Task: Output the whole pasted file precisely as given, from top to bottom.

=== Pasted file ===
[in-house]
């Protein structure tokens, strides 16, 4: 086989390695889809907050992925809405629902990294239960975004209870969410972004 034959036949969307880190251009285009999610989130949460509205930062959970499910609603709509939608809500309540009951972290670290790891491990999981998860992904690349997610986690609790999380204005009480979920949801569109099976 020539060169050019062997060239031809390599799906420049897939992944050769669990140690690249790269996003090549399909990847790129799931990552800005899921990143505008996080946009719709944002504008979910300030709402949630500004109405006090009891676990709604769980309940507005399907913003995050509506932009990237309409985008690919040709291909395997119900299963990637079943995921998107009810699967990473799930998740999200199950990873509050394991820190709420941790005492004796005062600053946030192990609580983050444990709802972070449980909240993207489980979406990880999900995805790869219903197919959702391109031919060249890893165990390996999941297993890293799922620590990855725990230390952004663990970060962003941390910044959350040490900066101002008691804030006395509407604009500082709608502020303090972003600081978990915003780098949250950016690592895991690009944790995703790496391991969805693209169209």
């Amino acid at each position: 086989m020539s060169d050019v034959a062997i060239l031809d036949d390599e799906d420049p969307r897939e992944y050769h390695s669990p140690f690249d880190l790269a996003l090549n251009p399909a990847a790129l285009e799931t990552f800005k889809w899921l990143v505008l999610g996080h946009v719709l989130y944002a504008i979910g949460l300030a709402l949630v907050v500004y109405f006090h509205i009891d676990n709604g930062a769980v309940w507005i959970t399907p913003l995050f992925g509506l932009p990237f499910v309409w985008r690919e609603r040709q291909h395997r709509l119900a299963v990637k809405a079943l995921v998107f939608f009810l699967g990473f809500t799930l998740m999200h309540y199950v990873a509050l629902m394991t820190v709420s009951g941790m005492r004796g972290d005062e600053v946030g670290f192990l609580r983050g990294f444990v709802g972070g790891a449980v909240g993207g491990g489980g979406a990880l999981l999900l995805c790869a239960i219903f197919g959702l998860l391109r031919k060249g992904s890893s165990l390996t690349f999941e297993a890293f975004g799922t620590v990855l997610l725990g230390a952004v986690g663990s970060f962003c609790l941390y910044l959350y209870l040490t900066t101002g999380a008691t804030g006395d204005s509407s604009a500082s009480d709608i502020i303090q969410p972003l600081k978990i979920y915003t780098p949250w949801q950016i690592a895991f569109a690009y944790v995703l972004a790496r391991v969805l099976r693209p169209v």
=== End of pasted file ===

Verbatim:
[in-house]
């Protein structure tokens, strides 16, 4: 086989390695889809907050992925809405629902990294239960975004209870969410972004 034959036949969307880190251009285009999610989130949460509205930062959970499910609603709509939608809500309540009951972290670290790891491990999981998860992904690349997610986690609790999380204005009480979920949801569109099976 020539060169050019062997060239031809390599799906420049897939992944050769669990140690690249790269996003090549399909990847790129799931990552800005899921990143505008996080946009719709944002504008979910300030709402949630500004109405006090009891676990709604769980309940507005399907913003995050509506932009990237309409985008690919040709291909395997119900299963990637079943995921998107009810699967990473799930998740999200199950990873509050394991820190709420941790005492004796005062600053946030192990609580983050444990709802972070449980909240993207489980979406990880999900995805790869219903197919959702391109031919060249890893165990390996999941297993890293799922620590990855725990230390952004663990970060962003941390910044959350040490900066101002008691804030006395509407604009500082709608502020303090972003600081978990915003780098949250950016690592895991690009944790995703790496391991969805693209169209």
């Amino acid at each position: 086989m020539s060169d050019v034959a062997i060239l031809d036949d390599e799906d420049p969307r897939e992944y050769h390695s669990p140690f690249d880190l790269a996003l090549n251009p399909a990847a790129l285009e799931t990552f800005k889809w899921l990143v505008l999610g996080h946009v719709l989130y944002a504008i979910g949460l300030a709402l949630v907050v500004y109405f006090h509205i009891d676990n709604g930062a769980v309940w507005i959970t399907p913003l995050f992925g509506l932009p990237f499910v309409w985008r690919e609603r040709q291909h395997r709509l119900a299963v990637k809405a079943l995921v998107f939608f009810l699967g990473f809500t799930l998740m999200h309540y199950v990873a509050l629902m394991t820190v709420s009951g941790m005492r004796g972290d005062e600053v946030g670290f192990l609580r983050g990294f444990v709802g972070g790891a449980v909240g993207g491990g489980g979406a990880l999981l999900l995805c790869a239960i219903f197919g959702l998860l391109r031919k060249g992904s890893s165990l390996t690349f999941e297993a890293f975004g799922t620590v990855l997610l725990g230390a952004v986690g663990s970060f962003c609790l941390y910044l959350y209870l040490t900066t101002g999380a008691t804030g006395d204005s509407s604009a500082s009480d709608i502020i303090q969410p972003l600081k978990i979920y915003t780098p949250w949801q950016i690592a895991f569109a690009y944790v995703l972004a790496r391991v969805l099976r693209p169209v």